After some comfort level is reached playing Eggs and Sol Re Sol, it is a good idea to introduce the bow. I have put tapes on Rafi's bow (the wooden part) marking the halfway point as well as each quarter point. He also has a pinky house, the most fantastic teaching tool, at the bottom of the bow for his right pinky (you can see it prominently around 1:10 in the video above). In my previous blog post I mentioned the importance of training the left pinky for a great left hand technique- likewise, keeping the pinky on the bow hand flexible is equally valuable. Human beings are mainly creatures of habit after all, and if you can start your bowing experience with a supple pinky that can bend and not lock, well, you are light-years ahead in the mastery of violin. The pinky house does just that, putting you in a perfect bow-hand position!
In the video Rafi and I start off with some bow exercises apart from the violin. The exercises here (Stir the Soup, TV Antenna, Unicorn, Pinocchio, Butterfly, Wind-Shield Wipers) cover the big muscle movements required in bowing as well as some fine finger movements and are fun to do. We also "bow" some rhythm patterns using a tape roll. This is a brilliant way of practicing the arm movements in a bow stroke because the tape roll keeps the bow moving up and down in the same spot- this motion of keeping the bow in the same angle is crucial for a beautiful tone on the violin. You might also notice that throughout this video I am adjusting Rafi's fingers on the bow- I am checking that his fingers are naturally relaxed on the bow, especially the thumb. One way I can do that is by having him tap the fingers on the bow (shakes out any tension). It is human instinct to grip something (ever notice how babies have such a mighty grip?) so balancing the bow with the right amount of flexibility and strength is a learned behavior that requires constant reminding.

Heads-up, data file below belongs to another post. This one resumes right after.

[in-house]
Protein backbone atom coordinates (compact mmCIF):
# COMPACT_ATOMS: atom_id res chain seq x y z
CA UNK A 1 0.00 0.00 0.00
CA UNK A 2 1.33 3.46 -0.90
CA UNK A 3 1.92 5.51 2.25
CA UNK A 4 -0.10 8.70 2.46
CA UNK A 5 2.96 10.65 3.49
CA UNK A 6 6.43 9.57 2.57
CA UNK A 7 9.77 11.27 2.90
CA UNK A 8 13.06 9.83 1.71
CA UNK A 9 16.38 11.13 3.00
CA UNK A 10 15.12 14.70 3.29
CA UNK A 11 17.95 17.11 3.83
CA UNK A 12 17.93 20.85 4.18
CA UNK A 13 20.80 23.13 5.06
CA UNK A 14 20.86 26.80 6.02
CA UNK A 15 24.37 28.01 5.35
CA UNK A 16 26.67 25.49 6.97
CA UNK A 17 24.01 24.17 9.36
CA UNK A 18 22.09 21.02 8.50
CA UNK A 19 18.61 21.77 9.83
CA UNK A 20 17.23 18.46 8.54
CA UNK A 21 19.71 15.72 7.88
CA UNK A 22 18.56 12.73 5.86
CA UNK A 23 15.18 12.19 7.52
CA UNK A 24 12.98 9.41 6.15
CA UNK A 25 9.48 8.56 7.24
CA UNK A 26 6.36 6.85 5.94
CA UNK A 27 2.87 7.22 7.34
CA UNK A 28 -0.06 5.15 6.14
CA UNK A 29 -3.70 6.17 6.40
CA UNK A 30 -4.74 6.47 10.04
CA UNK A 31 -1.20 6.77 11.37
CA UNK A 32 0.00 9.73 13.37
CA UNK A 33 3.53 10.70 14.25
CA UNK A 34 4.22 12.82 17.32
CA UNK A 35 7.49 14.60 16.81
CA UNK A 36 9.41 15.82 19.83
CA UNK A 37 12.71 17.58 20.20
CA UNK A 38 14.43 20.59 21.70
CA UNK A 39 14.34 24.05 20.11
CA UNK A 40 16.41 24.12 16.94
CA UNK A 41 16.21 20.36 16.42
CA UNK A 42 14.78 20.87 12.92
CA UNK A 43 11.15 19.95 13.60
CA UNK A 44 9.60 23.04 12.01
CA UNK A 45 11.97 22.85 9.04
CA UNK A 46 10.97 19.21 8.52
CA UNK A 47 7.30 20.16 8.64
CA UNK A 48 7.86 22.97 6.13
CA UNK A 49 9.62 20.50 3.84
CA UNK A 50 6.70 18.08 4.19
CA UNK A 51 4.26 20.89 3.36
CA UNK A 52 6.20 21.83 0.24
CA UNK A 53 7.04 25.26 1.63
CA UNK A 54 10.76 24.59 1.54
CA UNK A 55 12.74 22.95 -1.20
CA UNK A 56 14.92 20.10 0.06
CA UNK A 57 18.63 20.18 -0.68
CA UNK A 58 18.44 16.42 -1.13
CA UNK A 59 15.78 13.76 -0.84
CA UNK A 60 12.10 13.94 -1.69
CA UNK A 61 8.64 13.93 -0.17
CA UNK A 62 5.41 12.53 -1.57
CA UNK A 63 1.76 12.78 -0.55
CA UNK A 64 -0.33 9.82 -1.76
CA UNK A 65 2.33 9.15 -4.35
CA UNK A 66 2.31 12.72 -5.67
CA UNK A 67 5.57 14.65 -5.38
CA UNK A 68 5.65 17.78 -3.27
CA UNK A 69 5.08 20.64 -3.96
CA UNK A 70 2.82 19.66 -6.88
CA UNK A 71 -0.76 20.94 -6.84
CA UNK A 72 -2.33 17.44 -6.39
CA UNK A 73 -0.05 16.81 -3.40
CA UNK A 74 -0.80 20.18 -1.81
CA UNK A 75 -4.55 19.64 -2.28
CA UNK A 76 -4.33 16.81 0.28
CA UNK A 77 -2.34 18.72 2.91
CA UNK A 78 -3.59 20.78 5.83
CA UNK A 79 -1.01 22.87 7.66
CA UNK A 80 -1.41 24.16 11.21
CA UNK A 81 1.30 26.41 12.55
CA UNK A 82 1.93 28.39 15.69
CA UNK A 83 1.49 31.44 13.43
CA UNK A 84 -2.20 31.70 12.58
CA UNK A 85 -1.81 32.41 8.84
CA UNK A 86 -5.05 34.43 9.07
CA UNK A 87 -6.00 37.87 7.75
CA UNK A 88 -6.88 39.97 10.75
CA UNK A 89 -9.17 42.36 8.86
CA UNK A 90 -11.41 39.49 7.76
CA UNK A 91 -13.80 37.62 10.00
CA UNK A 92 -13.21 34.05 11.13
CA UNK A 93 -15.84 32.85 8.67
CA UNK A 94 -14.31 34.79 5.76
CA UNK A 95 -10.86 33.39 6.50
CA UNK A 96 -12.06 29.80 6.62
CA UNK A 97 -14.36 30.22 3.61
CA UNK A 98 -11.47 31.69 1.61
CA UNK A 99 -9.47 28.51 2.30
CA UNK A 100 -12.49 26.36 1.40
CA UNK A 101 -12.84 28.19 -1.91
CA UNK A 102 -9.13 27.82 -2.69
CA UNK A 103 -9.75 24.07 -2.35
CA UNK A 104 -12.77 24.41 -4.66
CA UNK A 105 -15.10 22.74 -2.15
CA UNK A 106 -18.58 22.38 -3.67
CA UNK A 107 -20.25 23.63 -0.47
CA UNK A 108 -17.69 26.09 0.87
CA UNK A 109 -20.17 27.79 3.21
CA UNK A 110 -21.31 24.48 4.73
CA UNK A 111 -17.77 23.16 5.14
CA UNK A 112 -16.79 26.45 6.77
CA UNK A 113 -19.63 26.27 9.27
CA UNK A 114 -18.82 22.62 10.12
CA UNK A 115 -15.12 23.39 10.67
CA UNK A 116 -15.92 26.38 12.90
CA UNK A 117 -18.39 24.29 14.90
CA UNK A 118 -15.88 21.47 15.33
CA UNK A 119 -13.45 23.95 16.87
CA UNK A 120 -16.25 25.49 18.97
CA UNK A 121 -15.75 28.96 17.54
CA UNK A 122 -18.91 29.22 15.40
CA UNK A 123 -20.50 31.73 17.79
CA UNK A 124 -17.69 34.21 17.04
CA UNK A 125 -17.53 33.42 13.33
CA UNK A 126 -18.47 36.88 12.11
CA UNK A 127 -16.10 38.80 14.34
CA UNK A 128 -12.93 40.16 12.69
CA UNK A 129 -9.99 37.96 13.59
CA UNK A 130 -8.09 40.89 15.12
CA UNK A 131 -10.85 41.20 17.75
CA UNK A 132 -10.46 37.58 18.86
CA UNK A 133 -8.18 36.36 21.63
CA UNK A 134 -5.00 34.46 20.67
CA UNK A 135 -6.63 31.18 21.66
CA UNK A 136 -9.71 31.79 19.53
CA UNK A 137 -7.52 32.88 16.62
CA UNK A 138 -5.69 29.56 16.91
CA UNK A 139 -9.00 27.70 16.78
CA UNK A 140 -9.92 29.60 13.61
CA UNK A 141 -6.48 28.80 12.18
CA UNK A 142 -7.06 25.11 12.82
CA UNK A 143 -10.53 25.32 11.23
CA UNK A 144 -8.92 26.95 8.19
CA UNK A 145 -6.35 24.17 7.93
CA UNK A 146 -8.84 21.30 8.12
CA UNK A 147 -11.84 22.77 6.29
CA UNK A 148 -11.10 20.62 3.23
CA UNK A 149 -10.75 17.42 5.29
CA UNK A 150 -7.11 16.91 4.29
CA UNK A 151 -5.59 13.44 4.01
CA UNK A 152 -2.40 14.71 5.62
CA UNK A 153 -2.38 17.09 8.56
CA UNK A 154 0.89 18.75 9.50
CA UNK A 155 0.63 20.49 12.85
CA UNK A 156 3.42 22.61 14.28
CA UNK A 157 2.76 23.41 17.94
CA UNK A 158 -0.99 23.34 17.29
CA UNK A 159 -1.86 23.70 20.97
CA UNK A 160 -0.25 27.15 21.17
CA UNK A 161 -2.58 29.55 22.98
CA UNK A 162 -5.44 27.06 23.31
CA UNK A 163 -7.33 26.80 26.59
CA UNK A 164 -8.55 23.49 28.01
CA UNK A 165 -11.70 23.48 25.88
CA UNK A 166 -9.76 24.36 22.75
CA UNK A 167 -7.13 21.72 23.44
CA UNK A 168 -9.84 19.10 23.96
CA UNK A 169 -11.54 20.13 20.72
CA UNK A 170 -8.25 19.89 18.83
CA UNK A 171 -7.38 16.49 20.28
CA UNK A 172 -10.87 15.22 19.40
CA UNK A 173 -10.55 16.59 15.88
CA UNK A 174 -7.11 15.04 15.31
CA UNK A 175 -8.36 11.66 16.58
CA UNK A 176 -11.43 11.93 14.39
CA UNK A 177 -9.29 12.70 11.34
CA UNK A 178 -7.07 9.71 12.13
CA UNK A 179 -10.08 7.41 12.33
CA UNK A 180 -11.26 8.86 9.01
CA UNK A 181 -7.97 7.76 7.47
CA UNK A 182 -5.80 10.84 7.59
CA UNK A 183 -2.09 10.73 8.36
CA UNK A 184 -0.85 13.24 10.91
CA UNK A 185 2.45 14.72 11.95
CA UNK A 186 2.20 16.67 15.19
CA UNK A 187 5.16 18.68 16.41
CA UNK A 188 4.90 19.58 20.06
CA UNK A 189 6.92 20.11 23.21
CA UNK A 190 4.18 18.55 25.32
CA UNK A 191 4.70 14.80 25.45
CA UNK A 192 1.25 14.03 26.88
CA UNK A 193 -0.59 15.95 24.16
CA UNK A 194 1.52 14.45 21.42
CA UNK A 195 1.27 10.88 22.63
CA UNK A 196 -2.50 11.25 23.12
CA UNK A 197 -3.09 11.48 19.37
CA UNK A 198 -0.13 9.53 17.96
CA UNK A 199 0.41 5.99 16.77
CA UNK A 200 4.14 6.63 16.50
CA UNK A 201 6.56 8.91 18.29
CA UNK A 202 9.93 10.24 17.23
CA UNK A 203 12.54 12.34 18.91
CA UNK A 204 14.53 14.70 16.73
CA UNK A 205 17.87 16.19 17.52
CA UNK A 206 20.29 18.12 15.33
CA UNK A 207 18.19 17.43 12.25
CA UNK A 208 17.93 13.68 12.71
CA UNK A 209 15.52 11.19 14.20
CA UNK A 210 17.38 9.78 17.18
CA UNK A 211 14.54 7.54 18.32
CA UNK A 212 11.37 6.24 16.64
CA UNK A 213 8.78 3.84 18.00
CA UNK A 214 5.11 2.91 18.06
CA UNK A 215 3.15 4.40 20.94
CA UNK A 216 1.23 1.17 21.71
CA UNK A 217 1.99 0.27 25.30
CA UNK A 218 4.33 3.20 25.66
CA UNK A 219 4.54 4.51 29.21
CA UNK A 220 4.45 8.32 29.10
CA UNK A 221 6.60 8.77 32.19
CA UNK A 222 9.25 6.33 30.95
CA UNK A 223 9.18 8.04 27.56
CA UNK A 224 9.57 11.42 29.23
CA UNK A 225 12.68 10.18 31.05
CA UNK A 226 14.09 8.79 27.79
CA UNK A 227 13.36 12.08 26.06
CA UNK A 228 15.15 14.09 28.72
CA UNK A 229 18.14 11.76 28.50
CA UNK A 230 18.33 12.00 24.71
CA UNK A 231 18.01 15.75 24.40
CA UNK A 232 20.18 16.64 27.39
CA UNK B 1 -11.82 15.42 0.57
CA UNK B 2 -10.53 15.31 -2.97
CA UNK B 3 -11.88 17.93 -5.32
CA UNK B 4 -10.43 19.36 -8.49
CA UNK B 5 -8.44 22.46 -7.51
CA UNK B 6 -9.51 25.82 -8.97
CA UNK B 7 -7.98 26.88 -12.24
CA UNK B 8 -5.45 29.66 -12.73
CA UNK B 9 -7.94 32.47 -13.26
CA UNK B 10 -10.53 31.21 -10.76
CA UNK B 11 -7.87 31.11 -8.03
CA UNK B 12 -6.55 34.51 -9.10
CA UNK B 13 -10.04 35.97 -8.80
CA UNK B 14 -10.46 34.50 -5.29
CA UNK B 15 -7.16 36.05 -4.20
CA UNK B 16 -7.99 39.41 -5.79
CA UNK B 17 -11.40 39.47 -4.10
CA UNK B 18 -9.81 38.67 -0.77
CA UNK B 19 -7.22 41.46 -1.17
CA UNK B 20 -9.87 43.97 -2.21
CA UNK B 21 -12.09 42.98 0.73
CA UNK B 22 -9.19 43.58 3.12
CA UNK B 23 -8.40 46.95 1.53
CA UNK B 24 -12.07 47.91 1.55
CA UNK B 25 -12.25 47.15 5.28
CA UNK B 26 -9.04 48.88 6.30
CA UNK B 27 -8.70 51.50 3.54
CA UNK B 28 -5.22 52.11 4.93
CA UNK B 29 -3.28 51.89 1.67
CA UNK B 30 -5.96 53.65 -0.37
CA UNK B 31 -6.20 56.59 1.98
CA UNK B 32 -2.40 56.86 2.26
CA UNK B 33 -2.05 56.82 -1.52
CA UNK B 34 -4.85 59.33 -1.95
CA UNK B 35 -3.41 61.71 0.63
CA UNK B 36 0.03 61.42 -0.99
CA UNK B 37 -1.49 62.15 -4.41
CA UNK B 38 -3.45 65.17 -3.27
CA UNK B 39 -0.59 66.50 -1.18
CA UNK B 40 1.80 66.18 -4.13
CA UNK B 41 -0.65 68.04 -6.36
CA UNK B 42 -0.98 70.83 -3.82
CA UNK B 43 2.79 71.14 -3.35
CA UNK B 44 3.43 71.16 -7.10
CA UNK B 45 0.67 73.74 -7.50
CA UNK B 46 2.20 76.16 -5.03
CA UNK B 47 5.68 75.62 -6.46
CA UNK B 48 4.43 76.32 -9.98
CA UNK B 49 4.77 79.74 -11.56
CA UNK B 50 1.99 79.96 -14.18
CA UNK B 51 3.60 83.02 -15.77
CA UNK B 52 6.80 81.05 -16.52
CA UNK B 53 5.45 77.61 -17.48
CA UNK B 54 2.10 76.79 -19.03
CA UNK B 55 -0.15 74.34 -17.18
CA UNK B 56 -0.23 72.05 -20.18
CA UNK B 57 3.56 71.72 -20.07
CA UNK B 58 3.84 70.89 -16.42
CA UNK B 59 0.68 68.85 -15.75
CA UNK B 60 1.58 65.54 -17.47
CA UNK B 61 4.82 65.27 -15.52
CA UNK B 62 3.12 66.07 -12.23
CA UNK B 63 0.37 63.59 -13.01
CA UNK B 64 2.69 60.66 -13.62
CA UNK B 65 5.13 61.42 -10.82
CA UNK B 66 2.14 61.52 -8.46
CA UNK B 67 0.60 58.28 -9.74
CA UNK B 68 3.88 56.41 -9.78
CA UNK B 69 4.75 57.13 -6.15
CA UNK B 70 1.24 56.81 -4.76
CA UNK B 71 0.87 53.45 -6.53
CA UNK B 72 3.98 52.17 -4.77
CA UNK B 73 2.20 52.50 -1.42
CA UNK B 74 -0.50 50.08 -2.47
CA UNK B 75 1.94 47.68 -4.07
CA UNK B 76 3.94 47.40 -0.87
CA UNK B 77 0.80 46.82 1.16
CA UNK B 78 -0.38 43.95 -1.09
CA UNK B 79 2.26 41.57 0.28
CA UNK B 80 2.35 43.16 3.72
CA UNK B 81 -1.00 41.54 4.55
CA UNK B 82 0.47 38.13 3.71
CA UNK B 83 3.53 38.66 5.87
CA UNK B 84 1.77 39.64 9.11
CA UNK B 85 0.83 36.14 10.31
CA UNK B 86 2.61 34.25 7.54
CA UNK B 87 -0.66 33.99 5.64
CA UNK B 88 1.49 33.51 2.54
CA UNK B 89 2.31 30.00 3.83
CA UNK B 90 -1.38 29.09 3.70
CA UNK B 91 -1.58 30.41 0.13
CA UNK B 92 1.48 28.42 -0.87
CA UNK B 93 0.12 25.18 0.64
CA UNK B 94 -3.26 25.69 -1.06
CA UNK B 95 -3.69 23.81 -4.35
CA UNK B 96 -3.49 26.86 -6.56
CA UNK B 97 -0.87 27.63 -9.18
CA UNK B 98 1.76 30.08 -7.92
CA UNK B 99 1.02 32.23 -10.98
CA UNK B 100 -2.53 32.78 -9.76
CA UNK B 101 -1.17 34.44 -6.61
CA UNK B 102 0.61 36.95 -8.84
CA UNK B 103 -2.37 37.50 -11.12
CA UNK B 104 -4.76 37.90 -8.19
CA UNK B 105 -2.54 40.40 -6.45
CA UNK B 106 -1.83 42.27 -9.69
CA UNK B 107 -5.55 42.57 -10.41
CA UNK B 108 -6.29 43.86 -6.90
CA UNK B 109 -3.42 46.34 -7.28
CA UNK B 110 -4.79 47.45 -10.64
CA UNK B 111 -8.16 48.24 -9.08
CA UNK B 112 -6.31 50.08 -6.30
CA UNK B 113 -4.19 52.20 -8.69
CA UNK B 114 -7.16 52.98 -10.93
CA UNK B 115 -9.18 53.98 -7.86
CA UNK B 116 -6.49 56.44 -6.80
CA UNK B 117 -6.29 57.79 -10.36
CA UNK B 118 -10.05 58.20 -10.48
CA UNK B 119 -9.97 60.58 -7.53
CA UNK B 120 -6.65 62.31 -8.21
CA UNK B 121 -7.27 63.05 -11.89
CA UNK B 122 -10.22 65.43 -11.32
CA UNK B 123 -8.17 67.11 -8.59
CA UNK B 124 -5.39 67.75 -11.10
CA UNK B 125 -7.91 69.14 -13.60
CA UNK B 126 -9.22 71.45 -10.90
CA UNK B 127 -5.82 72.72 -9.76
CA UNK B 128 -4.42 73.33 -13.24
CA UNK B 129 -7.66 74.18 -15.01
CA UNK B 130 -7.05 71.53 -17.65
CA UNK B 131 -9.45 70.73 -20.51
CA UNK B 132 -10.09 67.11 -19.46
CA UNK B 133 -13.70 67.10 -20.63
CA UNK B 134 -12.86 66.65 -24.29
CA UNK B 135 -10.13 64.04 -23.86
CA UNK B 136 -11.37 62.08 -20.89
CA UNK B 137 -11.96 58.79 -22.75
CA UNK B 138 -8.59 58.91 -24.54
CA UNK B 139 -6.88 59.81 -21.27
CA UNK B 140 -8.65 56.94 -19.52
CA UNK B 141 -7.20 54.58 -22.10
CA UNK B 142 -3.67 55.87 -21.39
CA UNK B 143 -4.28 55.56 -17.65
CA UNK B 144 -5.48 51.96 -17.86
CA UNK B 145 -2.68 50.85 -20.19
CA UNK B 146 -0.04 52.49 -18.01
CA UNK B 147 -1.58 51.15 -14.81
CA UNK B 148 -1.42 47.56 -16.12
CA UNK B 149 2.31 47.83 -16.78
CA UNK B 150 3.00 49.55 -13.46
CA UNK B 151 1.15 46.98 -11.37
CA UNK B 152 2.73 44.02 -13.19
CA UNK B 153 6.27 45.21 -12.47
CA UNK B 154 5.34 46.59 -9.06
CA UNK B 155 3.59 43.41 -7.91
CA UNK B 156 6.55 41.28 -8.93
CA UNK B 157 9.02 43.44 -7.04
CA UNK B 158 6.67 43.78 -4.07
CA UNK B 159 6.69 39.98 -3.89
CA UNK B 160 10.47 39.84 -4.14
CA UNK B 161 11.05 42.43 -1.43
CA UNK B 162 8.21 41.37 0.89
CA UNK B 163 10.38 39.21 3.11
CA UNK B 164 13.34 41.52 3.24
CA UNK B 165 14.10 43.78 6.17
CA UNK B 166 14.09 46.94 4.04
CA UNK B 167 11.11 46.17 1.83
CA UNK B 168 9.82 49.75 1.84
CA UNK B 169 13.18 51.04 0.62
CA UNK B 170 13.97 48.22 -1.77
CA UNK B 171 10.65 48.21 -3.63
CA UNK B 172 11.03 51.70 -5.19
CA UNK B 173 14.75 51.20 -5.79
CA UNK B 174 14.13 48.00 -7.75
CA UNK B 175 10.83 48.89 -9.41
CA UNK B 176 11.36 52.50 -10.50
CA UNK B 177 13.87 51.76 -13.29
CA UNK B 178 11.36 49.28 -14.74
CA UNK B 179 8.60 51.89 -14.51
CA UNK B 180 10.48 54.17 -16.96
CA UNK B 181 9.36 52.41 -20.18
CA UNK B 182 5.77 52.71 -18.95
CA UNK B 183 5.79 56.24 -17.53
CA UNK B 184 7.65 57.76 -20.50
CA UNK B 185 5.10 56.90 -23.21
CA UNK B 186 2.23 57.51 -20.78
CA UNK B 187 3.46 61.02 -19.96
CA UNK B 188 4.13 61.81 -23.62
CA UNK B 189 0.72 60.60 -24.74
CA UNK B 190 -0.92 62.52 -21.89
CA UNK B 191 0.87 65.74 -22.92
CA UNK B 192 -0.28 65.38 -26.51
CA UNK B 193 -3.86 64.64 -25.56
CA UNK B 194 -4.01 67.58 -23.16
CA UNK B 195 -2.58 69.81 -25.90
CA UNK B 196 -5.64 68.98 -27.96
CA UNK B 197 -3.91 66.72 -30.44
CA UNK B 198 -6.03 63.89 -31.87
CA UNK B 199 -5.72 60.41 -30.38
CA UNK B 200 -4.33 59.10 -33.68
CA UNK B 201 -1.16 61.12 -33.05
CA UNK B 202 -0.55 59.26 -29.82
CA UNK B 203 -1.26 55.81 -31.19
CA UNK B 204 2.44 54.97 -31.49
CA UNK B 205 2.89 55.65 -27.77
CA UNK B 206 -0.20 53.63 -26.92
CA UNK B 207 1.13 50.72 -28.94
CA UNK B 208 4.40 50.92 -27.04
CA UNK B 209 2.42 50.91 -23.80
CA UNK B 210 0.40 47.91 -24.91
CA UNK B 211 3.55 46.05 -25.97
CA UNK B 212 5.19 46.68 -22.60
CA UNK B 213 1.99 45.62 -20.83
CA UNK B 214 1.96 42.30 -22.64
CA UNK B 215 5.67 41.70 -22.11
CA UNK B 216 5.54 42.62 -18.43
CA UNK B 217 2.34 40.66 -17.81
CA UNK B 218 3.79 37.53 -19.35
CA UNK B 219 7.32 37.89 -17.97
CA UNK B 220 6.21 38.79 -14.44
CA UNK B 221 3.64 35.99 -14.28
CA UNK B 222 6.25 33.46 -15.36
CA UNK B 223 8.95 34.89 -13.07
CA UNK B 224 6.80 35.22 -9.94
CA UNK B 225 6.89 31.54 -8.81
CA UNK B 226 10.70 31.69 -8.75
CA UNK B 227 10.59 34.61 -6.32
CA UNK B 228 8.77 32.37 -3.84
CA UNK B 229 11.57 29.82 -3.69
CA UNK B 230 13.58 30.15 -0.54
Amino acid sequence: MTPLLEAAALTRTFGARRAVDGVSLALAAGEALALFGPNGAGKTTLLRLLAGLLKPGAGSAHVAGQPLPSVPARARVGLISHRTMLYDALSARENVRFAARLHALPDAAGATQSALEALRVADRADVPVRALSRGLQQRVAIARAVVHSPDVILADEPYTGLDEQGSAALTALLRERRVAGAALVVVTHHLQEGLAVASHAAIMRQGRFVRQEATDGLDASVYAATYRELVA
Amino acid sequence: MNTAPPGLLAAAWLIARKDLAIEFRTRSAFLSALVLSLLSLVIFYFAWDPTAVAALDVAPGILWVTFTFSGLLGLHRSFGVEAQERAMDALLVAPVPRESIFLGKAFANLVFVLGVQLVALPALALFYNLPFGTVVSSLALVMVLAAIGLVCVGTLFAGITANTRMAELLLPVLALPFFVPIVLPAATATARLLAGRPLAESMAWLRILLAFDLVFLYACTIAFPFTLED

In the beginning it is best to learn to use the upper half of the bow, as it is much easier to manipulate than the lower half. Already there is a lot going on- balancing the violin on the collarbone, balancing the fingers on the bow, and then putting the two together! Rafi is doing silent string-crossings, where he rolls the bow from string to string using the arm like a lever. Then I help him play La La Sh Sh. By moving the bow for him, he gets to hear a nice violin tone and to get a kinesthetic feel of how the bow moves when the bow is making a clear tone. As I mentioned above, we are creatures of habit and by hearing a better sound with the help of a teacher or a parent moving the bow for the student, the student will be able to produce a beautiful tone much sooner (in my early violin study I just moved the bow however which way, completely oblivious to the tone quality- this took years to correct).
It is important to spend many weeks going over the bow exercises and to be able to play La La Sh Sh with fluency. It takes time for the body to get used to these movements, but it is one of those instances where 'you spend time to save time'. In the long term of violin playing you save a lot of time by learning to use the upper half of the bow really well now.